- The Washington Times - Wednesday, August 11, 2004

The National Trust for Historic Preservation on May 24 named southern Maryland’s tobacco barns to its list of the most endangered historic resources in America.

Fourteen barns were placed on the National Trust’s list. Those 14 — which date from the late 1700s to the late 1800s, and vary in size and construction techniques — are meant to represent the rest, thousands of collapsing barns that, according to the Trust, are “emblematic” of the region.

Most of the 14 barns are on private property and inaccessible to visitors, though many barns are visible from public roadways. Barns in county parks and open spaces welcome visitors.

In November, historic preservation representatives from Prince George’s, St. Mary’s, Anne Arundel, Charles, and Calvert counties will meet to begin work on a Web site and a series of brochures that will guide visitors to the barns that accept visitors.

Right now no tours or self-guide resources are available for would-be visitors to the 14 named barns. But with nearly 5,000 tobacco barns thought to be standing in southern Maryland, according to organizers, even a casual Sunday drive through back country roads can provide a visual sense of the historic structures.

Here’s a rudimentary guide to the 14 barns’ locations:

Anne Arundel County

1. Rosehill tobacco barn: Rose Hill Drive, Gambrills. Private.

2. Tongue tobacco barn: near Route 2, Tracys Landing. Private.

Calvert County

3. Yost-Williams barn: Williams Road, Prince Frederick. Private.

4. Dorsey-Weems barn: Scientists’ Cliffs Road and Octavius Bowen Barn Road, Scientists’ Cliffs. Private.

5. Parran/Bond barn: near Prince Frederick. Private.Charles County

6. Jenkins Farm tobacco barn: Smallwood State Park Historical Retreat. Publicly accessible.

7. Tobacco barn and stripping shed at the Jule Farm: Friendship Landing Park. Publicly accessible.

8. The tobacco barn at the Exchange: Springhill-Newtown Road south of La Plata. Private.

Prince George’s County

9. Tobacco barn at Talburtt: Westphalia. Northwest of Upper Marlboro. Private.

10. Tobacco Barn at Warington: On the Enterprise Golf Course grounds, 2802 Enterprise Road, Mitchellville. Publicly accessible.

St. Mary’s County

11. Sims/Bond Property tobacco barn: Greenwell State Park, Steerhorn Neck Road, Hollywood. Publicly accessible.

12. The Samuel Spalding tobacco barn: Old Three Notch Road, Hollywood. Private.

13. Dryadocking tobacco barn: Tintop Hill vicinity, Leonardtown. Private.

14. Red House Farm barn: Chaptico. Private.

— Raymond M. Lane

Three barns that are worth a roadside look

The Anderson, Pittman and Jones tobacco barns are not open to the public, but may be seen by passers-by. Here’s a guide:

m The big red barn at the Andersons’ Middle Plantation is seen easily on the right side of Davidsonville Road about one mile north of the Route 50-John Hanson Highway interchange. It’s a local landmark that area residents use to give directions to out-of-town visitors. There is a historical marker, but no pull-off to park and observe safely. The family does not welcome visitors entering the long driveway leading to the barn and grounds at 2621 Davidsonville Road in Gambrills, but the barn is easily observed.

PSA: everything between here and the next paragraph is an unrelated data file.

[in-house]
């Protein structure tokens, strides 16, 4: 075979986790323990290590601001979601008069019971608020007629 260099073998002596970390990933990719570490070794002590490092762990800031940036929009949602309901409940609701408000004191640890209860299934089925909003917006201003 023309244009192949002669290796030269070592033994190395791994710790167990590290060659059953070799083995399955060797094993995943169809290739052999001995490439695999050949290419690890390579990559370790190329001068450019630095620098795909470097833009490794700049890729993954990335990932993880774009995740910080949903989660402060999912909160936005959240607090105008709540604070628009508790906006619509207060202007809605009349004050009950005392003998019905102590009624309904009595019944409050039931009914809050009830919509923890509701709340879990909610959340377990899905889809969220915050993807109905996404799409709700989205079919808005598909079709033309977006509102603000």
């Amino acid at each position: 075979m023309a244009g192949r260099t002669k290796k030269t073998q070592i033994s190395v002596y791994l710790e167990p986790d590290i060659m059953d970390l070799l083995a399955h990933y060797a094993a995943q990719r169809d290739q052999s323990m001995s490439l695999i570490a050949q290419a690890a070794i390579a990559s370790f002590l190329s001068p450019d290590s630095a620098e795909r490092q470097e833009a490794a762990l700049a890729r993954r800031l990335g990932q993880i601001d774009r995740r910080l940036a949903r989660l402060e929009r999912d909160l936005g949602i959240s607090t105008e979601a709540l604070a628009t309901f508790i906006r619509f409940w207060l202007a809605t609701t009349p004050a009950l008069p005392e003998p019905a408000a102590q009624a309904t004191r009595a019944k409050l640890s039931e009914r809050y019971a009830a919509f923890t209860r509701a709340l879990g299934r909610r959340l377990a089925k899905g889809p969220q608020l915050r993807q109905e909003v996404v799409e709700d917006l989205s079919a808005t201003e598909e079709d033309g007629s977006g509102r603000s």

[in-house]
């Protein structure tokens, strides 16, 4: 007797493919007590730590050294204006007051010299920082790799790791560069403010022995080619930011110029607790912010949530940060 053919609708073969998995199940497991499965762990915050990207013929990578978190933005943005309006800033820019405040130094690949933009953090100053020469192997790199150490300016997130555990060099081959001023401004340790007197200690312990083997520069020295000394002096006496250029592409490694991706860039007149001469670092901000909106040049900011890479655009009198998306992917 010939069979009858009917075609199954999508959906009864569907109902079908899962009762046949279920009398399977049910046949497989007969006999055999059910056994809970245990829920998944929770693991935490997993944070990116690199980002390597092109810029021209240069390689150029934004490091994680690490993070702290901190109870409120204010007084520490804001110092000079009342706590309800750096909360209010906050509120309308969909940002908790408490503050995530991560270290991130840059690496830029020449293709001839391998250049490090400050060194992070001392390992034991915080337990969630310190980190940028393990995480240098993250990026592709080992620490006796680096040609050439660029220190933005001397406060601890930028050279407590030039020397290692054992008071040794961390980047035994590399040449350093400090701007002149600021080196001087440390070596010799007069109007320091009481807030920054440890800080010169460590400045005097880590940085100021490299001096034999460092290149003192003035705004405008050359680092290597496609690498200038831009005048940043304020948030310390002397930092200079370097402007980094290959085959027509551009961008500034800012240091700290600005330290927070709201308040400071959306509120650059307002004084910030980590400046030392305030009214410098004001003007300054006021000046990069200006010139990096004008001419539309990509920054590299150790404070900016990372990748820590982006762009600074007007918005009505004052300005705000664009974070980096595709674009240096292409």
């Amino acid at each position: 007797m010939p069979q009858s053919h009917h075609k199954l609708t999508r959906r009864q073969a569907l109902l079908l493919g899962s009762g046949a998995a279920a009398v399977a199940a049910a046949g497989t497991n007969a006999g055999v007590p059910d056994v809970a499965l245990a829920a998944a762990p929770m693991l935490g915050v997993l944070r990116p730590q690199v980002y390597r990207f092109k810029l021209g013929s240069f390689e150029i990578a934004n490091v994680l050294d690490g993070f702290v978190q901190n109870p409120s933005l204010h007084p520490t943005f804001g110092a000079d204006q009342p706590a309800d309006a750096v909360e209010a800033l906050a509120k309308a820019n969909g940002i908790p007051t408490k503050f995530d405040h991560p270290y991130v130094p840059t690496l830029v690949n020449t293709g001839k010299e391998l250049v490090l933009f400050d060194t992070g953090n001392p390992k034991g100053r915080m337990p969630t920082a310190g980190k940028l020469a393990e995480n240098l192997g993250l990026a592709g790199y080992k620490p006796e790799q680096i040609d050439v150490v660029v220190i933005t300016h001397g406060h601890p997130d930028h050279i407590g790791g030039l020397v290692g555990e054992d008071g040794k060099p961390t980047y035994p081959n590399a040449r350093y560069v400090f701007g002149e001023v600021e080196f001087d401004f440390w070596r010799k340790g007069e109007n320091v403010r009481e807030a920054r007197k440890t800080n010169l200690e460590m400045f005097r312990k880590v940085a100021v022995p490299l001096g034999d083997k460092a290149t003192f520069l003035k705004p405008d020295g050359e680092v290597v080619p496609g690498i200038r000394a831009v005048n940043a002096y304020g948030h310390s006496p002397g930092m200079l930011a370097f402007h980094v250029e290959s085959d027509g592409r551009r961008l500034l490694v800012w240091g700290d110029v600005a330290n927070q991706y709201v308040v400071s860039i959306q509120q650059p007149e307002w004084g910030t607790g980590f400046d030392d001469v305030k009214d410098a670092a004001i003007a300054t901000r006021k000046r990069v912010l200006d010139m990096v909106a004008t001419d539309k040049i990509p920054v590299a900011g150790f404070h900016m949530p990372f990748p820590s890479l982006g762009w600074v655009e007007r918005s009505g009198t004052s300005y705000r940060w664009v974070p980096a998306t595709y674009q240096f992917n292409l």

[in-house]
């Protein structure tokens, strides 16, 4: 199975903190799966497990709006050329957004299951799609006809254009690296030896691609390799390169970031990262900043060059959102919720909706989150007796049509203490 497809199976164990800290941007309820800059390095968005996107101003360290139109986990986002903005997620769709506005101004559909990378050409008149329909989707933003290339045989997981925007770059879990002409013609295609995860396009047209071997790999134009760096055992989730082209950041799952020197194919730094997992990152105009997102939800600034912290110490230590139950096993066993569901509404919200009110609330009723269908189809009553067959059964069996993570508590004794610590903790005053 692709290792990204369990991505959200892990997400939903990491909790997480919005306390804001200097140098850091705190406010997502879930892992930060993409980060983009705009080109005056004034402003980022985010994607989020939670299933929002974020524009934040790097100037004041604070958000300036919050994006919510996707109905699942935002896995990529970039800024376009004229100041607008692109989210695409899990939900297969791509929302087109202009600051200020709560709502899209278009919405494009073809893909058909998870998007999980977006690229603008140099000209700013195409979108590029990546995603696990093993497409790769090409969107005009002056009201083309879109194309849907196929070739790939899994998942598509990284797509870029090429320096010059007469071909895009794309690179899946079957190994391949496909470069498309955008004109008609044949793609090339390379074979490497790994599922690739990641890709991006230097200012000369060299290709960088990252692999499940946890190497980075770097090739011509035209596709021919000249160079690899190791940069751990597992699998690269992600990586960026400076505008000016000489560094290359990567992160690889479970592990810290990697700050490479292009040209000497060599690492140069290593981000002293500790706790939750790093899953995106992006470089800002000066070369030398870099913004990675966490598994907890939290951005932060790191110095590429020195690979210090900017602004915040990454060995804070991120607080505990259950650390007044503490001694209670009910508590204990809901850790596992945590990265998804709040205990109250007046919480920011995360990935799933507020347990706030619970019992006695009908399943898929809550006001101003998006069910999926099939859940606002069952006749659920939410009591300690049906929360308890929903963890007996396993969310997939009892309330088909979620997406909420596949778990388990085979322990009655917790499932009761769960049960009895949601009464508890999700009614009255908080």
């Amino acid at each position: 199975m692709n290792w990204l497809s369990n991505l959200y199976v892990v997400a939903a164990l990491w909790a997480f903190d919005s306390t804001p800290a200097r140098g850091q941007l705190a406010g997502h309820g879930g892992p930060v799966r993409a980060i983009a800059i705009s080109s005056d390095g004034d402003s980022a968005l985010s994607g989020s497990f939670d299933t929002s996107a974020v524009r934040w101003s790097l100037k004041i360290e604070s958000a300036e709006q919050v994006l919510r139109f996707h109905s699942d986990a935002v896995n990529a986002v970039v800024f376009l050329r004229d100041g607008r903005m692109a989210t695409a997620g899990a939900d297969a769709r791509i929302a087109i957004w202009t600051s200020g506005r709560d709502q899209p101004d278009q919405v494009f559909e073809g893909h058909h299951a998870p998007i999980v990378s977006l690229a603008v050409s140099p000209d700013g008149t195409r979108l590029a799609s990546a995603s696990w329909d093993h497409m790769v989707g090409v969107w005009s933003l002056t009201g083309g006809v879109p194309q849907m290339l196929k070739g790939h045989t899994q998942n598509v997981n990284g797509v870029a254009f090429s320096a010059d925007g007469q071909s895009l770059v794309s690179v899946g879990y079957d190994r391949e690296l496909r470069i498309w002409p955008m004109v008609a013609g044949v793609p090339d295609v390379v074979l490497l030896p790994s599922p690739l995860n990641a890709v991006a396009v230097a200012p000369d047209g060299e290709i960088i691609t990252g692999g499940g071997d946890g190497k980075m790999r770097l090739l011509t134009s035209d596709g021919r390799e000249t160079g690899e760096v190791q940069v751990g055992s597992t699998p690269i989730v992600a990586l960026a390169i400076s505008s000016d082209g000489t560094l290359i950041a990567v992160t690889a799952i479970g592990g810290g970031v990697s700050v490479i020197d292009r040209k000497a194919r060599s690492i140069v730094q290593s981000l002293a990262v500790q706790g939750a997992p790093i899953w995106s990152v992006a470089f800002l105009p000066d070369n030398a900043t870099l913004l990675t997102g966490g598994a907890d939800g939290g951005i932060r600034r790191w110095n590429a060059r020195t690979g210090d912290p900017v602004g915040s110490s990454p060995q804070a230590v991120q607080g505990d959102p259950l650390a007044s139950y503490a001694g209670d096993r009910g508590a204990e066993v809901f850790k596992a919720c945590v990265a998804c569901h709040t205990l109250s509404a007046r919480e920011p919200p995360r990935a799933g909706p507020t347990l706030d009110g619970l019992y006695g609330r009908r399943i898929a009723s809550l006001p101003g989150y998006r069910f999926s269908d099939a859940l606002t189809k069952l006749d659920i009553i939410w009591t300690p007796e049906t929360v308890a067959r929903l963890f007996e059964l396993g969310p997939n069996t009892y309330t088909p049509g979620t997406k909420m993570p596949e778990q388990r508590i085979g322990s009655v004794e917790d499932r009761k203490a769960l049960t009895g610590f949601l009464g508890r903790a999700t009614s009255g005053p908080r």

• The oldest tobacco barn at the Pittmans’ Dodon Farm stands where Dodon Road comes to a split about a half mile off of Route 424. It stands to the right, close to the roadway and is flanked by a more modern horse barn to the left. One can easily observe the trussing and supports that once held stacks of hanging tobacco in a barn thought to be built around the time of the Civil War. The family does not welcome visitors entering the long driveway leading to the house at 440 Dodon Road in Davidsonville.

• The Jones family farm house and tobacco barn date from the Civil War and are easily viewed safely from the roadway at 545 Armiger Road, Huntingtown. The family lives off property, but the land is farmed, and visitors are asked not to enter the fenced area.

— Raymond M. Lane

Boning up on the history

Looking for resources to help you bone up on your tobacco barn his- tory? Here’s a brief guide.

To see

m Watercolor and acrylic paintings of historic southern Maryland tobacco barns by Mildred Anderson of Middle Plantation in Gambrills will be shown and offered for sale beginning Oct. 9 at the Barnes & Noble bookstore, 2516 Solomons Island Road, Annapolis. Admission is free. Call 410/573-1115.

To read

m The National Trust for Historic Preservation offers a detailed description of the 14 barns’ use and construction, and the importance of preserving them at www.nationaltrust.org. Click on “Historic Places” in the tool bar and from there go to “11 Most Endangered Historic Places.” Scroll down to “2004 list” and from there click on “Tobacco barns, southern Maryland.” Then click on No. 3, “Learn more.”

• Brochures produced by the Calvert County Historic District Commission provide a history of tobacco barns and the tobacco culture found in southern Maryland from Colonial days to the 2001 tobacco buy-out of most Maryland tobacco farms. Call 410/535-4583 or see www.co. cal.md. us, to send for “Tobacco Barns: Calvert County, Maryland”; “Cultural Heritage: Calvert County, Maryland”; and “African American Voices: A Journey to the Past in Calvert County, Maryland.”

— Raymond M. Lane

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